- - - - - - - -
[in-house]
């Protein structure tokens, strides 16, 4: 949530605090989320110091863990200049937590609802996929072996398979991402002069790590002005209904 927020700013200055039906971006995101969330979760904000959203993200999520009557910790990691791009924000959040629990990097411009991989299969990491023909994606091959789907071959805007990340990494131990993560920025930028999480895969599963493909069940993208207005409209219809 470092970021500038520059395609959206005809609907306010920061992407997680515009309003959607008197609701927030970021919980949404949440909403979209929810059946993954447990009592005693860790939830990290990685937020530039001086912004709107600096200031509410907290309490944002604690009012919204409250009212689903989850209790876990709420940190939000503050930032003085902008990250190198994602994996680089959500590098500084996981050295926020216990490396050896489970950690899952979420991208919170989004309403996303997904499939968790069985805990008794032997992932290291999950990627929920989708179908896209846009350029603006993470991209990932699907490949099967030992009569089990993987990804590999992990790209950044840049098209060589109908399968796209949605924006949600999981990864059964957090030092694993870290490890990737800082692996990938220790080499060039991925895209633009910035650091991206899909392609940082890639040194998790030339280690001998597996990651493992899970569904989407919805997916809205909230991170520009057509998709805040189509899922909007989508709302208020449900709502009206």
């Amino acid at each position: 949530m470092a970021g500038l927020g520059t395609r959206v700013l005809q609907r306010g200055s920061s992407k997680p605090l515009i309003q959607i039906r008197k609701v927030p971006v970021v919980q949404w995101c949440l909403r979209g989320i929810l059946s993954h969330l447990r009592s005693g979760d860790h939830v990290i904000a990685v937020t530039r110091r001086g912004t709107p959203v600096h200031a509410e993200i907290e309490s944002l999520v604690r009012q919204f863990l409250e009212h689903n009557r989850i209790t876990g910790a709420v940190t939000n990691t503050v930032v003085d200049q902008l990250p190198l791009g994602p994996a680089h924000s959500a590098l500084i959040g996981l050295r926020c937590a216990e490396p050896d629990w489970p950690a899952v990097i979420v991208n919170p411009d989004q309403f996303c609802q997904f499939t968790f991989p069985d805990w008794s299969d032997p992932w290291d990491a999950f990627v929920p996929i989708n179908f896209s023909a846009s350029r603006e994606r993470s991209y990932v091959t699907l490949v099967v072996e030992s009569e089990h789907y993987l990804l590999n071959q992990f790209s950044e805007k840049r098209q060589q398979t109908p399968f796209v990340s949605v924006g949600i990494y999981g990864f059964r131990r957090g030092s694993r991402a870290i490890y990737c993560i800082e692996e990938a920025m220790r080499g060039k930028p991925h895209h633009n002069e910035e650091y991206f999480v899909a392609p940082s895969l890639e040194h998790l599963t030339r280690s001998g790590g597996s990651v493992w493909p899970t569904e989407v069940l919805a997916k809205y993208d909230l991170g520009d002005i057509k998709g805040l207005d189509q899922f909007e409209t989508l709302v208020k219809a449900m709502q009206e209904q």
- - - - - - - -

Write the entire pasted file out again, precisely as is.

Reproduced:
[in-house]
């Protein structure tokens, strides 16, 4: 949530605090989320110091863990200049937590609802996929072996398979991402002069790590002005209904 927020700013200055039906971006995101969330979760904000959203993200999520009557910790990691791009924000959040629990990097411009991989299969990491023909994606091959789907071959805007990340990494131990993560920025930028999480895969599963493909069940993208207005409209219809 470092970021500038520059395609959206005809609907306010920061992407997680515009309003959607008197609701927030970021919980949404949440909403979209929810059946993954447990009592005693860790939830990290990685937020530039001086912004709107600096200031509410907290309490944002604690009012919204409250009212689903989850209790876990709420940190939000503050930032003085902008990250190198994602994996680089959500590098500084996981050295926020216990490396050896489970950690899952979420991208919170989004309403996303997904499939968790069985805990008794032997992932290291999950990627929920989708179908896209846009350029603006993470991209990932699907490949099967030992009569089990993987990804590999992990790209950044840049098209060589109908399968796209949605924006949600999981990864059964957090030092694993870290490890990737800082692996990938220790080499060039991925895209633009910035650091991206899909392609940082890639040194998790030339280690001998597996990651493992899970569904989407919805997916809205909230991170520009057509998709805040189509899922909007989508709302208020449900709502009206």
């Amino acid at each position: 949530m470092a970021g500038l927020g520059t395609r959206v700013l005809q609907r306010g200055s920061s992407k997680p605090l515009i309003q959607i039906r008197k609701v927030p971006v970021v919980q949404w995101c949440l909403r979209g989320i929810l059946s993954h969330l447990r009592s005693g979760d860790h939830v990290i904000a990685v937020t530039r110091r001086g912004t709107p959203v600096h200031a509410e993200i907290e309490s944002l999520v604690r009012q919204f863990l409250e009212h689903n009557r989850i209790t876990g910790a709420v940190t939000n990691t503050v930032v003085d200049q902008l990250p190198l791009g994602p994996a680089h924000s959500a590098l500084i959040g996981l050295r926020c937590a216990e490396p050896d629990w489970p950690a899952v990097i979420v991208n919170p411009d989004q309403f996303c609802q997904f499939t968790f991989p069985d805990w008794s299969d032997p992932w290291d990491a999950f990627v929920p996929i989708n179908f896209s023909a846009s350029r603006e994606r993470s991209y990932v091959t699907l490949v099967v072996e030992s009569e089990h789907y993987l990804l590999n071959q992990f790209s950044e805007k840049r098209q060589q398979t109908p399968f796209v990340s949605v924006g949600i990494y999981g990864f059964r131990r957090g030092s694993r991402a870290i490890y990737c993560i800082e692996e990938a920025m220790r080499g060039k930028p991925h895209h633009n002069e910035e650091y991206f999480v899909a392609p940082s895969l890639e040194h998790l599963t030339r280690s001998g790590g597996s990651v493992w493909p899970t569904e989407v069940l919805a997916k809205y993208d909230l991170g520009d002005i057509k998709g805040l207005d189509q899922f909007e409209t989508l709302v208020k219809a449900m709502q009206e209904q």